[Body, Mind & Spirit] How to Find Happiness as a Writer

Slow down. Make time in your busy life to turn inward for answers. You are not a headless chicken; you are a reservoir of wisdom. Dip into your own well. Take time each day to make a meaningful connection with yourself first, and then with others.

Be where you are. Learn how to be more present in your life. Trust that you have everything you need and that things are unfolding perfectly in their own time. Replace desperate striving with deliberate actions that are in alignment with your values. Know what you value.


Have fun. Do things because you enjoy doing them. Sure, there are things you have to do. But much of what you think you “have to” do may only be “have-to” in your own mind. Distinguish between the two.


Decide what stories you’re going to believe. Most of us, without realizing it, tell ourselves a heap of lies. A common one is I’m not good enough. This is ridiculous. We’re all doing the best we can with the gifts we’ve been given. I came upon this quote recently: “As you grow, you will see that the idea of needing to earn worth and value is as irrelevant as needing to earn the air you breathe.” I don’t remember where I read this. I think my spiritual psychology teachers, Ron and Mary Hulnick, may have said it.


Another lie people get suckered into believing is that they’ll be happy when xyz happens. Fill in the blank. But when that dreamed-of thing or event happens, your impossible-to-please ego reaches for another goal to obsess over, keeping happiness just out of reach. Instead of falling into this trap, try choosing happiness—for no reason. If that’s too challenging, try adding some altitude to your attitude. The best way to do this is to look around and be grateful for what’s good. Count your blessings. Ask yourself what you might you do differently if your mind wasn’t hoodwinked into believing its own crippling narratives. Learn to see sparks of light in dark storms.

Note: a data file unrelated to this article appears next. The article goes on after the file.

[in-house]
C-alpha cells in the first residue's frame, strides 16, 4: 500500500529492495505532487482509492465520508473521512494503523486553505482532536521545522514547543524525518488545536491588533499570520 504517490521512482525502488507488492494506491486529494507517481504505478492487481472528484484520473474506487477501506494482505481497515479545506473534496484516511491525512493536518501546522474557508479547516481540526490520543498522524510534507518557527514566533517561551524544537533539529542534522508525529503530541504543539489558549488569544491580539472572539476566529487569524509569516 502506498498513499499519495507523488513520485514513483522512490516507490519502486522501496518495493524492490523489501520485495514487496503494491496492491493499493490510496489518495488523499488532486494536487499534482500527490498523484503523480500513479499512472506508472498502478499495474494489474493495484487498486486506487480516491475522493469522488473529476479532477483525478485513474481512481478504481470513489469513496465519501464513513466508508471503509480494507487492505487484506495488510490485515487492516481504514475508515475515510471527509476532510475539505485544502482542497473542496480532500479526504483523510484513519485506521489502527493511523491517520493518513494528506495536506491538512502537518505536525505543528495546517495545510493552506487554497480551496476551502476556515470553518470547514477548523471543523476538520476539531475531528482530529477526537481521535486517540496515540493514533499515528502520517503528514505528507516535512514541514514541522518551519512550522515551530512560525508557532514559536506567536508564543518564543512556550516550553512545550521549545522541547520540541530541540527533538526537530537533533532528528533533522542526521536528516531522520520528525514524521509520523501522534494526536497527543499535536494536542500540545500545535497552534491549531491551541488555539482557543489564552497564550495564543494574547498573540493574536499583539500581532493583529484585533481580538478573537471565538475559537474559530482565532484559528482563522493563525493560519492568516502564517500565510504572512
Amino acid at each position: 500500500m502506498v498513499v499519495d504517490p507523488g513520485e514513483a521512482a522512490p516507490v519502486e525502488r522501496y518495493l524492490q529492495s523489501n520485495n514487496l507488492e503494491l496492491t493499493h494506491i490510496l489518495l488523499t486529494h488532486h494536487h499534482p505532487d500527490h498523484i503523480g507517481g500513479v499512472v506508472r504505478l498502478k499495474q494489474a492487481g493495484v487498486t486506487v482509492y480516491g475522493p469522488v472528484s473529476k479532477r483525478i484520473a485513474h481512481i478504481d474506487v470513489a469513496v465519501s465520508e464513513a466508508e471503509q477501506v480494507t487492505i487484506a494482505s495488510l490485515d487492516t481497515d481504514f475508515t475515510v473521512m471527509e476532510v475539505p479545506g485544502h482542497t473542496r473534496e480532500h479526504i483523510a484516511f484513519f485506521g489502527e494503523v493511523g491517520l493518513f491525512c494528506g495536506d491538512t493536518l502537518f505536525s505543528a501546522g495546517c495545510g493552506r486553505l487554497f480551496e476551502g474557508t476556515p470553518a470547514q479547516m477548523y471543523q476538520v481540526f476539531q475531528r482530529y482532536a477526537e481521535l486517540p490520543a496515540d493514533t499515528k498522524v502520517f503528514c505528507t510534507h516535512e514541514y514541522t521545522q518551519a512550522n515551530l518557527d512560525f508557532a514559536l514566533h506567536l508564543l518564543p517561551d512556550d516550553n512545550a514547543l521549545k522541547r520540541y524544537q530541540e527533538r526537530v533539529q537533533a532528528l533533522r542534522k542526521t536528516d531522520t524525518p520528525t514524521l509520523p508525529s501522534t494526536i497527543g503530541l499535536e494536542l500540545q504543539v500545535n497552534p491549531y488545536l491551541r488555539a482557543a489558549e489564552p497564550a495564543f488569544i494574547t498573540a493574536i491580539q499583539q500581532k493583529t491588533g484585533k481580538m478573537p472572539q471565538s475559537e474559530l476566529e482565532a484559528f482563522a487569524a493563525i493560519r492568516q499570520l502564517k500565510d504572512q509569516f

Let go of your ego. Let it drift up into thin air; refuse to be ruled by it. As the needs of your ego dissipate you’ll be free to let go of other things as well: the need to be or look a certain way; your concerns about what others think of you; stuff you no longer need that’s cluttering your home; habits and behaviors that drag you down; inner critics who spew crap into your ear that you adopt as your defining truth. Refuse to believe criticisms such as, No one will care what I have to say, or What right do I have to express myself? Pull the covers off inner chatter that hisses, Don’t be a show off. Don’t call attention to yourself. Don’t make waves. Hide.


Loosen your grasp on worry, which, according to the film Thanks for Sharing, is nothing but “a mediation on shit.” You can do better. Return to the present moment. Worrying about the future will not help you prepare for it. If you’re feeling overwhelmed, you’re worrying about the future. Stop. Come back to this moment. Right here. Right now.


Remember to put first things first. Sometimes when I go on social media sites, I can’t believe the noise. And I feel like I don’t want to contribute to the racket—to the endless cyber chatter. But then I realize I feel that way because I’m attempting to participate in a larger conversation before I’ve checked in with myself. This brings me back to where I began: slow down and check in with yourself. Listening to your inner wisdom is the best preparation I know for surfing life’s waves and weathering its storms. Balance, like so many other aspects that affect our happiness, comes from within.